I do know for a fact that BK breaks that contract obligation so I know that federal (and possibly state ) law does trump what is in the contract and probably does a  judges order.

BK law is entirely different because the court dismissed the debt based on the insolvency of the debtor.  No judge is going to over ride a valid contract with the insurance carrier requiring a patient to  pay less simply "because."  "I think they should take less money" is not a defense to the bill you owe for the care you received.  

The sword actually cuts the other way most of the time.  The patient gets the care and they have no insurance.  The provider discounts the amount owed and they still don't pay.  If it goes to court the patient/debtor has an impossible time explaining to the court why they got the discount and still didn't compensate the provider for their work.

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On 5/11/2016 at 9:42 AM, Clydesmom said:

"Written off" or charged off are merely accounting terms which have ZERO affect on their ability to continue to collect from your son.  It also has NO affect on their contractual obligation with the carrier not to discount the amount he owes.  When a creditor "writes off" a debt it merely means that the amount owed is being considered a liability and not an asset at that time.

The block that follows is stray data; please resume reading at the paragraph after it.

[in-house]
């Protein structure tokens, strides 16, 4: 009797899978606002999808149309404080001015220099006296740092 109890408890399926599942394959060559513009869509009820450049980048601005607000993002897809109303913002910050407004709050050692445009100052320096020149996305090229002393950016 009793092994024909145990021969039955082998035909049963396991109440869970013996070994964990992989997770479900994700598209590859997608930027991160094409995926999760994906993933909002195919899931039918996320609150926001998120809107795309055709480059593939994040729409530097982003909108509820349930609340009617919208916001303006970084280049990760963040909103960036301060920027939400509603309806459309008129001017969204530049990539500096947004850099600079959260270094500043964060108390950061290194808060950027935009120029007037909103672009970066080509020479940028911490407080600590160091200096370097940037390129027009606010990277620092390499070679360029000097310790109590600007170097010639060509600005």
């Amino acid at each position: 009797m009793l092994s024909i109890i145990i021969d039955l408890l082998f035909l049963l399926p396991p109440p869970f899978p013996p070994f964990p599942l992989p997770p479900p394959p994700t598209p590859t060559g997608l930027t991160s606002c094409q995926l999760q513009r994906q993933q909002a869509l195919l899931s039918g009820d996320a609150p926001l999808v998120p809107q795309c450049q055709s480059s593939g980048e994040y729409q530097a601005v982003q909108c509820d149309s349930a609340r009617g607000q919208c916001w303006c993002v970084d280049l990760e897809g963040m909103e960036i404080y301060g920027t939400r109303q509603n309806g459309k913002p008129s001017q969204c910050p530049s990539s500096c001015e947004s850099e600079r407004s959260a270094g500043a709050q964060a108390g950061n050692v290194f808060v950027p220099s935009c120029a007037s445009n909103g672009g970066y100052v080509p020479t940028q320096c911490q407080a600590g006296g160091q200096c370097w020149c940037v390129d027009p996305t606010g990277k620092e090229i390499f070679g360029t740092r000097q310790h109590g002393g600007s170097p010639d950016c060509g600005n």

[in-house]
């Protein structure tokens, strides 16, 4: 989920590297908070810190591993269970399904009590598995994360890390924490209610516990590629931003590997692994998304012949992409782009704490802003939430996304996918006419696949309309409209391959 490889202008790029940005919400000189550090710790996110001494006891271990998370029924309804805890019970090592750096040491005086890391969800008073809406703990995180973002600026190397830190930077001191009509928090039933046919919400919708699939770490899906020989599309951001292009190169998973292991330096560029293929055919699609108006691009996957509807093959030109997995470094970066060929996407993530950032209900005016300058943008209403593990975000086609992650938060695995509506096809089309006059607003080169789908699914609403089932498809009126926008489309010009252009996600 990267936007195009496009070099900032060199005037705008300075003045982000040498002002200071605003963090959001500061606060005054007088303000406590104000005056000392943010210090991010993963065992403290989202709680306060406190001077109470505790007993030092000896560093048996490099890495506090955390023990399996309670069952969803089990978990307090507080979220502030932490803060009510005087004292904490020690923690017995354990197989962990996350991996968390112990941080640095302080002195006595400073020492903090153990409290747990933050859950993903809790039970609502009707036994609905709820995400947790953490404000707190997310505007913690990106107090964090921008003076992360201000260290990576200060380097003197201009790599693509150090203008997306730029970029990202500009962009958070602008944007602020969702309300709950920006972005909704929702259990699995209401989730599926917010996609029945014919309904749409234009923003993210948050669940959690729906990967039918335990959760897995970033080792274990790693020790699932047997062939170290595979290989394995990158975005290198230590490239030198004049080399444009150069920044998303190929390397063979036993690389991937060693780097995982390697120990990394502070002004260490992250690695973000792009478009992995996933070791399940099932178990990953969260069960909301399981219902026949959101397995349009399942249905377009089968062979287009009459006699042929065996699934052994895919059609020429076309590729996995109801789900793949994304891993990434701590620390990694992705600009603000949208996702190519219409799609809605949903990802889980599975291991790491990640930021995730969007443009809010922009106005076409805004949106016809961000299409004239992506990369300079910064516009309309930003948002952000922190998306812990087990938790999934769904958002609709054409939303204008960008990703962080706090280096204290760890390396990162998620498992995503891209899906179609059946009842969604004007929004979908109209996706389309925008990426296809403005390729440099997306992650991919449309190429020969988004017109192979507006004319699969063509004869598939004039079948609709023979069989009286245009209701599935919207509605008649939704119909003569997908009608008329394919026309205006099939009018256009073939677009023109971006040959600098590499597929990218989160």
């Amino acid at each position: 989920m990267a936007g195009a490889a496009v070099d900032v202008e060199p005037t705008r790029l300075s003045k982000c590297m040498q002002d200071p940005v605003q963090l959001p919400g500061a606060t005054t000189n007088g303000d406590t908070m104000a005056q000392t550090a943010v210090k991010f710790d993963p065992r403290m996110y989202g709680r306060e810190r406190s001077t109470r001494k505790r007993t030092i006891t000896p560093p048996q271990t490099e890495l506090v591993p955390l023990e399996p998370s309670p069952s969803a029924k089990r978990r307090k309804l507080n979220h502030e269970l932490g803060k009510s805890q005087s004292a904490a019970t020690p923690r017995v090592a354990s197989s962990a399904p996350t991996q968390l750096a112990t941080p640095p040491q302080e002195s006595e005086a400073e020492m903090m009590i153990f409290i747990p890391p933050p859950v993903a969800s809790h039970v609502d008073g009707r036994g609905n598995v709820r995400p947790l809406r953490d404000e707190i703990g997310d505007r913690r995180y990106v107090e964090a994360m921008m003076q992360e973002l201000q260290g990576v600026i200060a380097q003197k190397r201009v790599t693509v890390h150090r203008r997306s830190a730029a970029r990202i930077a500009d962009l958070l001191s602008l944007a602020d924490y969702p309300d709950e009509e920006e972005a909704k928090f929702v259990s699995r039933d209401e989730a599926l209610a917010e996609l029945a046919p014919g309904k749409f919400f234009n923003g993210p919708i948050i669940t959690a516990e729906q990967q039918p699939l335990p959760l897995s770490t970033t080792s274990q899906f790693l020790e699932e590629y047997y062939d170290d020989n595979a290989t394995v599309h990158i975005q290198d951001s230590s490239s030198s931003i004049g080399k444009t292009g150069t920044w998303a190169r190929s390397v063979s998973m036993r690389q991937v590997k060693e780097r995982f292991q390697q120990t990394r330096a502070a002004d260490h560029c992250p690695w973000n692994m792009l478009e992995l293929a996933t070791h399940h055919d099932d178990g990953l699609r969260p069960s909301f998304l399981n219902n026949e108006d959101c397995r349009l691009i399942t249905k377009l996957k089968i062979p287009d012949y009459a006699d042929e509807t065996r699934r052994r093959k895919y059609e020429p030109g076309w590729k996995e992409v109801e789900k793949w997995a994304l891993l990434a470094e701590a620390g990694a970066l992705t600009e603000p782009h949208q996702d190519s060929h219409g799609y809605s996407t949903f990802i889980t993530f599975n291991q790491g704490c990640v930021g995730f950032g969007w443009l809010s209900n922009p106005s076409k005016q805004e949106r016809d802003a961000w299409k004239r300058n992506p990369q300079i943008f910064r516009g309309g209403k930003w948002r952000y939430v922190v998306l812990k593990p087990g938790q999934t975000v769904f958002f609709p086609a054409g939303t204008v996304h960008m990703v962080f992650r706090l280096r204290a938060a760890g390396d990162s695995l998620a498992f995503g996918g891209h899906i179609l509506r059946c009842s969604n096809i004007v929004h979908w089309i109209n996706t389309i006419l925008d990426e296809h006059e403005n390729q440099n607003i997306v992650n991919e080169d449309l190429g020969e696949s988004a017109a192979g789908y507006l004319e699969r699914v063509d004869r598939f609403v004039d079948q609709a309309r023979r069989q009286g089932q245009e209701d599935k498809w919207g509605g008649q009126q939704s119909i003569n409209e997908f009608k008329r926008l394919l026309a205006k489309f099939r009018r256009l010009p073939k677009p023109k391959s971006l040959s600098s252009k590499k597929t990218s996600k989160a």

MANY creditors charge off accounts after 6 months of no payments only to sue a year or two later and collect.  The charge off in no way affects their ability to ask the court to award them the full amount owed.  In your son's case if the debt was written off to bad debt it also doesn't mean they have to stop reporting either.  They can legally report the debt 7 years past the date of the care he received.

I am talking about whether they SOLD the debt or still own it, that's all. If they sold the debt to a JDB, then it's no longer theirs.

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2 hours ago, nrgins said:

I am talking about whether they SOLD the debt or still own it, that's all. If they sold the debt to a JDB, then it's no longer theirs.

It is rare that medical debt is sold because of HIPAA.  Usually it is large hospitals that sell debt if they are going to not individual physicians the steps necessary don't make it worth it.